Thursday, September 21, 2006

Quicken Scare

I was playing around with Quicken the other night and noticed that the 2006 version I'm using offers some account types that were not available on the last version. Or maybe I just never noticed them on the last version, who knows. One of the things that has always bothered me about Quicken is that you can't group your accounts according to your own preferences-- you have to stay with their defaults, which are just Bank, Investment, Credit Cards, Cash Accounts, Assets and Liabilities. I have several bank accounts, including checking, savings, money market, and CDs. A couple of the CDs are Roth IRAs. Then under investment accounts, I have my E*Trade brokerage account, an E*Trade Roth IRA portfolio, and my 401k.
What I would like to be able to do is group some accounts as "retirement," lumping together the Roth IRA CDs and portfolio, and the 401k, and then group the others as just "savings." In the long run, some of those "savings" accounts may also end up paying for my retirement, but I like to think of them separately-- they are more liquid, and I have other short-term goals in mind for them, such as the condo purchase. I also just like to see the retirement savings total as a lump sum. I suppose it is all kind of a mental game... but it would also make it much easier for me to update my NetWorthIQ profile without having to do extra math!
Anyway, I thought the new account type options in Quicken might allow me to do this, so I was poking around a bit. It turns out that I still can't group my accounts, so I didn't actually change anything. But the next time I went into Quicken, I discovered that my 401k account had somehow been turned from an investment account into a checking account, and all the buy/sell/dividend transactions had disappeared!
There was a time that I didn't even track these things, but now that I do, to lose the info was quite distressing! Fortunately I had backups of my Quicken data-- it's one of the only things I DO back up-- so I was able to restore everything without too much trouble. But let it be a warning to you-- don't monkey around too much with your account types in Quicken, as you may have unexpected results!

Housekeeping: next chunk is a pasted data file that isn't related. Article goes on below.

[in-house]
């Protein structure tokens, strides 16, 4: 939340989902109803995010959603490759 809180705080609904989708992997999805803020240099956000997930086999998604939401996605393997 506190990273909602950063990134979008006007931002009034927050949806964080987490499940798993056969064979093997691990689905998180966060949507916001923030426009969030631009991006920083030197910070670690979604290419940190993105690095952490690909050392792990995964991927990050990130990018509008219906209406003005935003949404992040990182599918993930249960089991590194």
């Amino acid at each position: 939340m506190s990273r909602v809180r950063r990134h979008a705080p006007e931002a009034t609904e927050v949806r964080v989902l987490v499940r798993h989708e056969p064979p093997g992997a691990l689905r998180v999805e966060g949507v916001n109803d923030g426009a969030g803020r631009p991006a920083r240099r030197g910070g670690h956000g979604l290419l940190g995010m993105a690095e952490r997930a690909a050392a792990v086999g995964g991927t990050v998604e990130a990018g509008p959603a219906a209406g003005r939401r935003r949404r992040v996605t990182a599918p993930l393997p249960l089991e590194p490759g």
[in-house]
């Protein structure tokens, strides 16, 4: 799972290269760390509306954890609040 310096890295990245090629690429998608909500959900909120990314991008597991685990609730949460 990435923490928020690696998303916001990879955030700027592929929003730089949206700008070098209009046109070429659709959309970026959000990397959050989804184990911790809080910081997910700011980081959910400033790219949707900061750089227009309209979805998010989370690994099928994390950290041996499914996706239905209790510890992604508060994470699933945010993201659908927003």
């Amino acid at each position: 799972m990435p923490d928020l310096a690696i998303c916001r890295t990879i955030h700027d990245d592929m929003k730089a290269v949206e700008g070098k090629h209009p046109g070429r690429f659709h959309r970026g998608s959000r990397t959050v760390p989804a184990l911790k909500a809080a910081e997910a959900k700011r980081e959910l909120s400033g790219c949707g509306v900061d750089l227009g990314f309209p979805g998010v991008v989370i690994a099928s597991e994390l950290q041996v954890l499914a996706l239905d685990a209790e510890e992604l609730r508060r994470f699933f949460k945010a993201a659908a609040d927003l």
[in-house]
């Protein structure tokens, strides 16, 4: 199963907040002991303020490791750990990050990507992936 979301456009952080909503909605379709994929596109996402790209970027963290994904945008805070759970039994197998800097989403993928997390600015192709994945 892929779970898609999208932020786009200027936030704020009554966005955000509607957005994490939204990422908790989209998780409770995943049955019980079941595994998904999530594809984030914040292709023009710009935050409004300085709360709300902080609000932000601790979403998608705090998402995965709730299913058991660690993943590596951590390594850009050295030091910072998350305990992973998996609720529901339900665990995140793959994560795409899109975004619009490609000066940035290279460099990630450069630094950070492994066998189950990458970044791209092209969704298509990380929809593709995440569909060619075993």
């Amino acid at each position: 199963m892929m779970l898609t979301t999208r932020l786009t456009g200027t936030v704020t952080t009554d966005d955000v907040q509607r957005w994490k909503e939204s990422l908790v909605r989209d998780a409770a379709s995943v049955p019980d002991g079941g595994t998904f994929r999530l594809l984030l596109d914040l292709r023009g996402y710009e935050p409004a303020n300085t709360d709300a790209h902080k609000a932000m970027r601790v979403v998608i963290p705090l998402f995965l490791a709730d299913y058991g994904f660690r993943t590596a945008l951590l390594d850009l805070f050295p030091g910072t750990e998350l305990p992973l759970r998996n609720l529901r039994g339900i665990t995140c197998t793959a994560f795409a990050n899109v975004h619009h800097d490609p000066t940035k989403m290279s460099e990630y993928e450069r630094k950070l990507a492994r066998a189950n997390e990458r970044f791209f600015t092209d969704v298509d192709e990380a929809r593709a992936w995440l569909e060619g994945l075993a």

4 comments:

Rob said...

I'm still using Quicken 2004 (Premier, but I don't think that Basic/Deluxe/Premier affects this part of the discussion), and I have my various investment accounts groups where I want them: some credit cards are grouped with my "Cash" accounts, and I have some investment accounts groups with my "Retirement" accounts. So maybe you're upgrading from some very old version.

Madame X said...

Hmm... Rob, are you using Quicken for Windows? I am using it on a Mac, and I don't think the Mac version has as many features. No foreign currency transactions, for instance...

Rob said...

Yep, Quicken for Windows, and I know that Quicken for Mac is really a "different" product rather than simply being ported to Mac. Sorry. (I just got a Mac for work and have been very underwhelmed.)

Anonymous said...

Yes, Quicken for Mac officially sucks. Do you use Quicken for E*TRADE checking? I am still appalled that E*TRADE still doesn't support Quicken for Mac. I write them nasty threatening notes about it every time I have to manually enter all transactions from my E*TRADE checking account.

Unfortunately the stereotype of Mac users as flighty creative types who have no need for spreadsheets or financial applications still persists as witnessed by the dearth of products available, or in this particular case, the pathetic state of Quicken for Mac. I think I may get a cheapo Windows box just to try out MS Money and Quicken Not As Afterthought, aka Quicken for Mac.